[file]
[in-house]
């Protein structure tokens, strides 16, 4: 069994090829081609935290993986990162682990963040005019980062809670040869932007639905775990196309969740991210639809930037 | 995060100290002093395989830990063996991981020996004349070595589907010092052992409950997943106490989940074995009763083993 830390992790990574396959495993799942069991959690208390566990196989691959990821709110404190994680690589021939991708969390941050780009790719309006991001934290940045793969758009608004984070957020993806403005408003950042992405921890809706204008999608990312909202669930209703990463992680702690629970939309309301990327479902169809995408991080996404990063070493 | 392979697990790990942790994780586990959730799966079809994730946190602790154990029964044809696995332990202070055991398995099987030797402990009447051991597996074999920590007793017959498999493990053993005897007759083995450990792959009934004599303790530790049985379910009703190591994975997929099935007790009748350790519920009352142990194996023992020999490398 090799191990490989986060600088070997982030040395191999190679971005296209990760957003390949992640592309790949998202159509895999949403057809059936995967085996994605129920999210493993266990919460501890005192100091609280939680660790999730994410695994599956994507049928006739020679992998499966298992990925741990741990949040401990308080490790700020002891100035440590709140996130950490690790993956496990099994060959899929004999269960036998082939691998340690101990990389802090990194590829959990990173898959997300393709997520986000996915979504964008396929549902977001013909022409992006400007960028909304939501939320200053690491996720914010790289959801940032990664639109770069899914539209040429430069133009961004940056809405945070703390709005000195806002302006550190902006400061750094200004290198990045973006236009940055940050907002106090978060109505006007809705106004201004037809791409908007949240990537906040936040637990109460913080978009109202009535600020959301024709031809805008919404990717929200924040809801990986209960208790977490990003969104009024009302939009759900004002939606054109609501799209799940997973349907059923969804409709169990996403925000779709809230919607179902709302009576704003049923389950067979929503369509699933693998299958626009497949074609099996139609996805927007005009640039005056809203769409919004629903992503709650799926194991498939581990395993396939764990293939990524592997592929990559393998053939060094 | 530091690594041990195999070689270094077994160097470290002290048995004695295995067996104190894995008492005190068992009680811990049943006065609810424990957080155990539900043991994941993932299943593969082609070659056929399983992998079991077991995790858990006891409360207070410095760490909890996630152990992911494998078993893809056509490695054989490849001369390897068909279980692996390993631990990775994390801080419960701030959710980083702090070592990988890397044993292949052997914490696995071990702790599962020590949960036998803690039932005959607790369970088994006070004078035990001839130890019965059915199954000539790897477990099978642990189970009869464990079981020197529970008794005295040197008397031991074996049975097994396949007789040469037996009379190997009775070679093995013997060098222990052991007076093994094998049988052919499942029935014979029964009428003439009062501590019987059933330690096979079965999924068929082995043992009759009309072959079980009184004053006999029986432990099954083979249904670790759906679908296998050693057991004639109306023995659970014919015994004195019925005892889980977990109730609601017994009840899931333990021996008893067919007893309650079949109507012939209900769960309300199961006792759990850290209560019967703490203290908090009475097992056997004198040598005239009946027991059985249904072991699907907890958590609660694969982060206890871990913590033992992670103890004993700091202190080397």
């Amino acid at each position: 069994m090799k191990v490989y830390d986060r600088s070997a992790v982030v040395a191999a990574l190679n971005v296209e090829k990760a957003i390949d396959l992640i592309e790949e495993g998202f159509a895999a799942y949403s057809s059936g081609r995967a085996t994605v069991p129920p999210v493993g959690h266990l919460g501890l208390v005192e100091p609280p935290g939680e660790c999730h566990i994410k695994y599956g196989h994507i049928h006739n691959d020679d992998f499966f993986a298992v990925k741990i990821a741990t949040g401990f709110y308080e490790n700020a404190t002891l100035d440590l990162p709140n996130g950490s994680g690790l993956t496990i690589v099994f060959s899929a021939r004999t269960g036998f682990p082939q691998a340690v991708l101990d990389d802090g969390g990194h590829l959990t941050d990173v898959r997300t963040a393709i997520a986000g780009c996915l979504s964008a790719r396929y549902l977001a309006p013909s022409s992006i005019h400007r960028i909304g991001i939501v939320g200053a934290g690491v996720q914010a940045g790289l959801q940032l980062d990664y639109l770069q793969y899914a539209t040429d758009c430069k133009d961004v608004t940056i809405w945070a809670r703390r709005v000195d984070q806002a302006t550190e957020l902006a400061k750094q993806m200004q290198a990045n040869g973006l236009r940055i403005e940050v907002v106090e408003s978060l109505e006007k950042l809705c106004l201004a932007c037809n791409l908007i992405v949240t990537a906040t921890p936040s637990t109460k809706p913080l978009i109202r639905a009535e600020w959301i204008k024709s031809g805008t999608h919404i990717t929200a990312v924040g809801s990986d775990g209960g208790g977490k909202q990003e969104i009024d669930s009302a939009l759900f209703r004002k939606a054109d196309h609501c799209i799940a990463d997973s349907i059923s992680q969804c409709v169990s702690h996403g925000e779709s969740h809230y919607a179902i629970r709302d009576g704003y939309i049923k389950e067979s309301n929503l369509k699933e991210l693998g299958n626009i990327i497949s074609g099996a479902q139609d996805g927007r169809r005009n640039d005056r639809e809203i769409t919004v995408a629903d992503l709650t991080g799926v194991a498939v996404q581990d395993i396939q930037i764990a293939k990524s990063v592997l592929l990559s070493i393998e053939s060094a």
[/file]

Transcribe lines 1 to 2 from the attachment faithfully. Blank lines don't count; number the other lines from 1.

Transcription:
[in-house]
């Protein structure tokens, strides 16, 4: 069994090829081609935290993986990162682990963040005019980062809670040869932007639905775990196309969740991210639809930037 | 995060100290002093395989830990063996991981020996004349070595589907010092052992409950997943106490989940074995009763083993 830390992790990574396959495993799942069991959690208390566990196989691959990821709110404190994680690589021939991708969390941050780009790719309006991001934290940045793969758009608004984070957020993806403005408003950042992405921890809706204008999608990312909202669930209703990463992680702690629970939309309301990327479902169809995408991080996404990063070493 | 392979697990790990942790994780586990959730799966079809994730946190602790154990029964044809696995332990202070055991398995099987030797402990009447051991597996074999920590007793017959498999493990053993005897007759083995450990792959009934004599303790530790049985379910009703190591994975997929099935007790009748350790519920009352142990194996023992020999490398 090799191990490989986060600088070997982030040395191999190679971005296209990760957003390949992640592309790949998202159509895999949403057809059936995967085996994605129920999210493993266990919460501890005192100091609280939680660790999730994410695994599956994507049928006739020679992998499966298992990925741990741990949040401990308080490790700020002891100035440590709140996130950490690790993956496990099994060959899929004999269960036998082939691998340690101990990389802090990194590829959990990173898959997300393709997520986000996915979504964008396929549902977001013909022409992006400007960028909304939501939320200053690491996720914010790289959801940032990664639109770069899914539209040429430069133009961004940056809405945070703390709005000195806002302006550190902006400061750094200004290198990045973006236009940055940050907002106090978060109505006007809705106004201004037809791409908007949240990537906040936040637990109460913080978009109202009535600020959301024709031809805008919404990717929200924040809801990986209960208790977490990003969104009024009302939009759900004002939606054109609501799209799940997973349907059923969804409709169990996403925000779709809230919607179902709302009576704003049923389950067979929503369509699933693998299958626009497949074609099996139609996805927007005009640039005056809203769409919004629903992503709650799926194991498939581990395993396939764990293939990524592997592929990559393998053939060094 | 530091690594041990195999070689270094077994160097470290002290048995004695295995067996104190894995008492005190068992009680811990049943006065609810424990957080155990539900043991994941993932299943593969082609070659056929399983992998079991077991995790858990006891409360207070410095760490909890996630152990992911494998078993893809056509490695054989490849001369390897068909279980692996390993631990990775994390801080419960701030959710980083702090070592990988890397044993292949052997914490696995071990702790599962020590949960036998803690039932005959607790369970088994006070004078035990001839130890019965059915199954000539790897477990099978642990189970009869464990079981020197529970008794005295040197008397031991074996049975097994396949007789040469037996009379190997009775070679093995013997060098222990052991007076093994094998049988052919499942029935014979029964009428003439009062501590019987059933330690096979079965999924068929082995043992009759009309072959079980009184004053006999029986432990099954083979249904670790759906679908296998050693057991004639109306023995659970014919015994004195019925005892889980977990109730609601017994009840899931333990021996008893067919007893309650079949109507012939209900769960309300199961006792759990850290209560019967703490203290908090009475097992056997004198040598005239009946027991059985249904072991699907907890958590609660694969982060206890871990913590033992992670103890004993700091202190080397």